I had the pleasure of partnering with Su Mathews Hale, Deb Adler, and Lynda Decker when AIGA Women Lead started. As a member of the business community and a woman and mother, it’s close to my heart. It just felt like there was such a groundswell of what’s going on with Time’s Up and #METOO and looking at everything that’s coming out. It just felt like now’s the time to do something bold and ambitious and put a stake in the ground that we are part of this broader movement and that we have something to say in the design community. What does that uniquely look like in the design industry? We’re really hell-bent on creating change.

Now’s the time to do something bold and ambitious; to put a stake in the ground that we are part of this broader movement and have something to say in the design community.


By taking the helm of the Double or Nothing campaign, you’re attempting to redesign a system. What’s your ambition?

From the beginning, we put a stake in the ground and asked—what are we actually trying to do here? Doubling the number of women in leadership positions. How are we actually going to do this? It’s not a pipeline problem—it’s pay gap. So, it involves talking to various experts to determine how they tackle this. After talking to Blue State Digital, we thought like a political campaign: How do we get people saying they want to do something? That’s phase one.

Phase two is to give people the right tools or resources to think about their careers holistically.

Phase three is impact. A double or nothing pledge: developing a set of tangible actions that companies need to take to move the needle in the right direction. We want people to say publicly, yes we believe in this and we’re going to adopt this set of best practices to make this a reality.

A lot of this had been not quite knowing and having the courage to move forward while admitting we don’t know all the answers. The typical marketing campaign—you know how it’s going to be seeded and there’s a clear tangible output. We’ve been very open.

The broader hope is that through this people are given tangible tools, advice, and behavior that they can adopt to actually make a change and that we have as many companies as possible agreeing to our challenge to commit to making that change. On a small scale, it’s wanting to educate, inspire, and connect people to this. On a broader level, we want to see a change in percentage in the amount of women in leadership roles.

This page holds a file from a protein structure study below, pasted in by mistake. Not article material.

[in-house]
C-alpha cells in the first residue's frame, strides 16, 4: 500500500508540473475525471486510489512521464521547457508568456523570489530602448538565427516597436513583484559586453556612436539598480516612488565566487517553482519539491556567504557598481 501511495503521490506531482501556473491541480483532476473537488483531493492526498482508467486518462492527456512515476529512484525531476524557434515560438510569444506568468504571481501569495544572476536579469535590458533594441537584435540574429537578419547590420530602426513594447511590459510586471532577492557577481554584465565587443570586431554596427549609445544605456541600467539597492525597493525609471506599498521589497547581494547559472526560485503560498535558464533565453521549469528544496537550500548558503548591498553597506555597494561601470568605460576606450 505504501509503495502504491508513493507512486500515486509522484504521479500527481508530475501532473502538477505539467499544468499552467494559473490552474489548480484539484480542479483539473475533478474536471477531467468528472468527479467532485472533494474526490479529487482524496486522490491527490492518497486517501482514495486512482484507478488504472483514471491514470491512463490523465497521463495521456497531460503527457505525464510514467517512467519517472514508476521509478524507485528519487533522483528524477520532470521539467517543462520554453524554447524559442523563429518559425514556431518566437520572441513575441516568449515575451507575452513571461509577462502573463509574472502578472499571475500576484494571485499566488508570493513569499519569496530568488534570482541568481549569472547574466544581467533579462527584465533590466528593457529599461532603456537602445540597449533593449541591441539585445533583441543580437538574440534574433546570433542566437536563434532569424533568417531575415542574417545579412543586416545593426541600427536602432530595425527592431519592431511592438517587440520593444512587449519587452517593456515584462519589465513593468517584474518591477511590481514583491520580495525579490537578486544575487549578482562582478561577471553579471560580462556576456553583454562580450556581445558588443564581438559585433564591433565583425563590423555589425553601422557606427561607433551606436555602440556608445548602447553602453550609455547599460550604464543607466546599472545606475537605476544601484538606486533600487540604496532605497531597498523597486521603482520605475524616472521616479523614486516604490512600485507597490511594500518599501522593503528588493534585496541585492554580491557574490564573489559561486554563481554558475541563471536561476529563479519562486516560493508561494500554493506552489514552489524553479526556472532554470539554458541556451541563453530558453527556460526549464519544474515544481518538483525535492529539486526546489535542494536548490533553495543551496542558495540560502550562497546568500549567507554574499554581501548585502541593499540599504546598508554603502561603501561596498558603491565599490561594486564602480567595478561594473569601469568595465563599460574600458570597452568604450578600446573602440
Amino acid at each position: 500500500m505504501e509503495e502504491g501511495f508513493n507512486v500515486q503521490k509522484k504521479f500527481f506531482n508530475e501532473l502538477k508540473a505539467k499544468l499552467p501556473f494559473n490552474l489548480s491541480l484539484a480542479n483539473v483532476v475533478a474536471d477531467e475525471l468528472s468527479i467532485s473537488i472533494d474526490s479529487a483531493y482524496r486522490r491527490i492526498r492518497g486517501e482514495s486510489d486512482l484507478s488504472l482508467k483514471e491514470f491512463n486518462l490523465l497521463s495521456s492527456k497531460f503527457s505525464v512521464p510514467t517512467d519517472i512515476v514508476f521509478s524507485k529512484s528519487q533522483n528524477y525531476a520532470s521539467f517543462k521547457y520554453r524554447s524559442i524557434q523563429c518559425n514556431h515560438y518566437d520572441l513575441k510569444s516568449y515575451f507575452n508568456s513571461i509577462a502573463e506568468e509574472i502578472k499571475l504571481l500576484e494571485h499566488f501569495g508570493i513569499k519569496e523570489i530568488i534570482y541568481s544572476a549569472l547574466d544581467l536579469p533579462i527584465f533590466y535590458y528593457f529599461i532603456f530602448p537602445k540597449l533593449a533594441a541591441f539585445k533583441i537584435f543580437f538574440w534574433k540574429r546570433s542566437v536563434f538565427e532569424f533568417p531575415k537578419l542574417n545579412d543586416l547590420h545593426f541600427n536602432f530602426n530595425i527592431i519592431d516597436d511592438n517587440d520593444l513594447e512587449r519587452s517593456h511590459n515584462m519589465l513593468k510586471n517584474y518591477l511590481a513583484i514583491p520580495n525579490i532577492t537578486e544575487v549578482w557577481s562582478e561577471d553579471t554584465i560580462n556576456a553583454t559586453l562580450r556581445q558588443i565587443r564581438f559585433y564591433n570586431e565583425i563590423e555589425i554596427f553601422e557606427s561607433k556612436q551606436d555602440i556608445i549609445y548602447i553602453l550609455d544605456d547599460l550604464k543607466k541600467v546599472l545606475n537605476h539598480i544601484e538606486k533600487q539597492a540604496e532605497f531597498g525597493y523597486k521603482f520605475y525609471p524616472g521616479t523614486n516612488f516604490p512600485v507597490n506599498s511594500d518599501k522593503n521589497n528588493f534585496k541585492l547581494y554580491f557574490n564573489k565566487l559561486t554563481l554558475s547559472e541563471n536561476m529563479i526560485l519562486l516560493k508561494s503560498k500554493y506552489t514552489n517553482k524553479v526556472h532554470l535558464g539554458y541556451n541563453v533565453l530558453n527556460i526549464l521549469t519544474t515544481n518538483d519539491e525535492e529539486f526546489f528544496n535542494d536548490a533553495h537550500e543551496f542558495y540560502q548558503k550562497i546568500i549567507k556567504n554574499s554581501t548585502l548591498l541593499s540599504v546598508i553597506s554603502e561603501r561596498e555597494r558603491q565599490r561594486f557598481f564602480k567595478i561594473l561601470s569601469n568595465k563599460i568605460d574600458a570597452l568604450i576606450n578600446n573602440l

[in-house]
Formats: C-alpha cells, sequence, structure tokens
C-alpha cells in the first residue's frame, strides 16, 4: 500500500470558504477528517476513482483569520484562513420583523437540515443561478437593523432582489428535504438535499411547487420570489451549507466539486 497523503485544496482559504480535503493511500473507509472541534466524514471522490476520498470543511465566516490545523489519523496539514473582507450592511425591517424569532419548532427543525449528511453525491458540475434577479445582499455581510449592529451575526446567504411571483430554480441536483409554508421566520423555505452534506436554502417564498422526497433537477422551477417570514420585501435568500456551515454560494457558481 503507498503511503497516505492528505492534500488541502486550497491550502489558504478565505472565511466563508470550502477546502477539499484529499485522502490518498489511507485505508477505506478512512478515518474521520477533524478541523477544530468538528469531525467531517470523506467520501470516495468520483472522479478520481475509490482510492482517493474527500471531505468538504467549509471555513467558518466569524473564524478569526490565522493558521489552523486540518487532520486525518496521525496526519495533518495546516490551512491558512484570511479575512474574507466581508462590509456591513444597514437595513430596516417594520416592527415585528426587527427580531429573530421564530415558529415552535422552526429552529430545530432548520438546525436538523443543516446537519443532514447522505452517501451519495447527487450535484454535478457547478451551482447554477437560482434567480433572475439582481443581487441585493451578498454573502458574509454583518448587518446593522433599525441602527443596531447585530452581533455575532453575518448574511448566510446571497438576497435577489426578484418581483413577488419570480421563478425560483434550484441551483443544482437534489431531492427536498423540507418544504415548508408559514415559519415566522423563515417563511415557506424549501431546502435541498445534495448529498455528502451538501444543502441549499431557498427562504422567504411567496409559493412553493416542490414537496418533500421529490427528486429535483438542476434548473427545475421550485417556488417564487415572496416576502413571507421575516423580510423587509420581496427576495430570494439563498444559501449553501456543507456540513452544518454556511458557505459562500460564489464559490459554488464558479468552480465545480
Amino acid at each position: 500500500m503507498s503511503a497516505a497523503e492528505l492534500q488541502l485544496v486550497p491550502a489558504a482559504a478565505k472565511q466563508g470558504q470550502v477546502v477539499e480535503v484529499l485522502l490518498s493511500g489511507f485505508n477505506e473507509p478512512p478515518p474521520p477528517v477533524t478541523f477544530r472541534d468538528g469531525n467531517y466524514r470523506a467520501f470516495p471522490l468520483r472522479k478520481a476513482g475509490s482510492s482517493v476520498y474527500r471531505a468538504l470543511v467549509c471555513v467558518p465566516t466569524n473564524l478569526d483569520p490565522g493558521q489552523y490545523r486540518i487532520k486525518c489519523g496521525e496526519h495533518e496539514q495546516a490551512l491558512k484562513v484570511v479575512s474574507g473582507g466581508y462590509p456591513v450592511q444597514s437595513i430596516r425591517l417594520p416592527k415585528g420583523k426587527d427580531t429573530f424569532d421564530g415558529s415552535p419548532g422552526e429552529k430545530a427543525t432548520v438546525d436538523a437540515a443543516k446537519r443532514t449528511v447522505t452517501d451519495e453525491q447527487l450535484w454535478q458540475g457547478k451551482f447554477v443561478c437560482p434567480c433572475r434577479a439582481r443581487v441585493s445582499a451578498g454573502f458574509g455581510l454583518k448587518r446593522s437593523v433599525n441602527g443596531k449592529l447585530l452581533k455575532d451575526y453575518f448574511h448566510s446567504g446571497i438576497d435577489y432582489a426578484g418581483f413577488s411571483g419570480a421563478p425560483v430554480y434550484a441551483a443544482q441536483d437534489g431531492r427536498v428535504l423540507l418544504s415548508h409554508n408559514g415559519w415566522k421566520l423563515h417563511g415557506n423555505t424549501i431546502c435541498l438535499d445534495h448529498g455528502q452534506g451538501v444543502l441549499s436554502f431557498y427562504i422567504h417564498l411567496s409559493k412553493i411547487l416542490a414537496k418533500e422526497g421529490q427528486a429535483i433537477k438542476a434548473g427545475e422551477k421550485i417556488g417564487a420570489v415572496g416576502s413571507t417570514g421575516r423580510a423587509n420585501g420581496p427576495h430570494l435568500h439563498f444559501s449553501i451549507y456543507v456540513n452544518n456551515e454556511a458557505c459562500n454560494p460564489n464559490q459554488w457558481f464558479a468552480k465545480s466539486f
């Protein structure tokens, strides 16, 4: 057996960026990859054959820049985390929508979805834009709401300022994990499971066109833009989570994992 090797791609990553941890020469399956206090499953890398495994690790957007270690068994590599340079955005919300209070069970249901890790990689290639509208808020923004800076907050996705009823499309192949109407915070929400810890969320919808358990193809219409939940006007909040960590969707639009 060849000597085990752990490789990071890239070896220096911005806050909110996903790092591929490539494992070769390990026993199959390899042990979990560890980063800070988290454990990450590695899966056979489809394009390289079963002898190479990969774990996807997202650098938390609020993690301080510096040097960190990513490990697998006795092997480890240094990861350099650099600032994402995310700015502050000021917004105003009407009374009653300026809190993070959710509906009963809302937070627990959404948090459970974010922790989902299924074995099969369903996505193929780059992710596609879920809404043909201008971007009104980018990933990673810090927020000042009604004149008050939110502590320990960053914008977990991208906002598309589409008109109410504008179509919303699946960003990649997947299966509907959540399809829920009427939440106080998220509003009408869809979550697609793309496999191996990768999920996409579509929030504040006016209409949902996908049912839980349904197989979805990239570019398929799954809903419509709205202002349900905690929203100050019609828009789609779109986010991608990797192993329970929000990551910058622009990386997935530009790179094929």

I’m a designer. What can I do tomorrow to help close the gender pay gap?
Obviously through studies like the Design Census, there’s a sense of where people should be at different stages of their career. Be aware and know what you’re worth, and ask for it without any apology.
Be aware and know what you’re worth, and ask for it without any apology.


EMILY OBERMAN, PARTNER, PENTAGRAM | INDEPENDENT AGENCY

Equal Pay Day was started in 1996 by the National Committee on Pay Equity. Where were you working in 1996? And what kind of job was it?

I was at Number 17, my own company with my partner Bonnie Siegler. It was a small, boutique design studio. We did all kinds of work—for entertainment, magazines, books. We were a women-owned company, often mostly staffed by women.

How have you grown since then, and has your view of the workforce changed?
I’m able to do things more quickly. My general zeitgeist or raison d’être for what I do hasn’t changed that much, but the way I work is more efficient. I’m a better art director. I understand typography and spatial relationships a million times better. I can see things more clearly and concisely. I don’t know, maybe that comes with a larger team.

I like to do good, smart work for good, smart people. That means for both the client and the audience. I like design to have a clear idea and an amount of wit; a little bit of surprise; an “aha” element, where you’re rewarded a little bit more if you look at it closely.

Was your mother, or another woman in your life from the generation before you, in the workforce? How has her experience influenced you?
I’ll give you four.

My mother. My mother is a painter, sculptor, illustrator. She was always creative in everything she did. She always put a wink and something special in her work. She always approached things with humor, sarcasm, and insight. Her paintings were witty and also really good. She worked hard on them but they were also a little bit funny. For example, my mother had an exhibition and the way she named her paintings was by putting fortunes she saved from fortune cookies next to the paintings as their titles.

I worked at M & Co., and Maira Kalman was a huge influence on me in her quirky way of looking at illustrating things. She was driven. She always embraced joy and silliness and weirdness. She did a beautiful job of embracing sorrow—in order to have happiness you have to have sorrow. She made me keenly aware of that.

Bonnie Siegler, my partner at Number 17. The two of us always wanted to do work that made us think a little bit more. We always tried to solve problems in a way that was different from what the client asked.